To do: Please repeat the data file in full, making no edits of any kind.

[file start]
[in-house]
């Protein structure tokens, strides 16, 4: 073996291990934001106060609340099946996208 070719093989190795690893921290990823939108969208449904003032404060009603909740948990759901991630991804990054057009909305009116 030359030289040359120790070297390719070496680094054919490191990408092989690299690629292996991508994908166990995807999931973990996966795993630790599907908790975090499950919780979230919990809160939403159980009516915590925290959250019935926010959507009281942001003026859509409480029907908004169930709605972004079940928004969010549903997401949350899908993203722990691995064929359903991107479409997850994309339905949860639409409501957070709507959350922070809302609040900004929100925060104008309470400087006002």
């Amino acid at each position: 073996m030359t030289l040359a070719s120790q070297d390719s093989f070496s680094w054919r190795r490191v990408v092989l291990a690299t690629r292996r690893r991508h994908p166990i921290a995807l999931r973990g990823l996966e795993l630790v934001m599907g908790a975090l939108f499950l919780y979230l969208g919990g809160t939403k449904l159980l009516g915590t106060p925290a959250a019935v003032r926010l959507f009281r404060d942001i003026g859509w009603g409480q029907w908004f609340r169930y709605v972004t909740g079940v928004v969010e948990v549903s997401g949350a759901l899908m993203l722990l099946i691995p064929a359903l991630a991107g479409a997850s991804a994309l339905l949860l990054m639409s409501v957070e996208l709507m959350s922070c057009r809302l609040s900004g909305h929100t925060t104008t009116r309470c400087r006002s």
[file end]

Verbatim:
[in-house]
């Protein structure tokens, strides 16, 4: 073996291990934001106060609340099946996208 070719093989190795690893921290990823939108969208449904003032404060009603909740948990759901991630991804990054057009909305009116 030359030289040359120790070297390719070496680094054919490191990408092989690299690629292996991508994908166990995807999931973990996966795993630790599907908790975090499950919780979230919990809160939403159980009516915590925290959250019935926010959507009281942001003026859509409480029907908004169930709605972004079940928004969010549903997401949350899908993203722990691995064929359903991107479409997850994309339905949860639409409501957070709507959350922070809302609040900004929100925060104008309470400087006002």
């Amino acid at each position: 073996m030359t030289l040359a070719s120790q070297d390719s093989f070496s680094w054919r190795r490191v990408v092989l291990a690299t690629r292996r690893r991508h994908p166990i921290a995807l999931r973990g990823l996966e795993l630790v934001m599907g908790a975090l939108f499950l919780y979230l969208g919990g809160t939403k449904l159980l009516g915590t106060p925290a959250a019935v003032r926010l959507f009281r404060d942001i003026g859509w009603g409480q029907w908004f609340r169930y709605v972004t909740g079940v928004v969010e948990v549903s997401g949350a759901l899908m993203l722990l099946i691995p064929a359903l991630a991107g479409a997850s991804a994309l339905l949860l990054m639409s409501v957070e996208l709507m959350s922070c057009r809302l609040s900004g909305h929100t925060t104008t009116r309470c400087r006002s």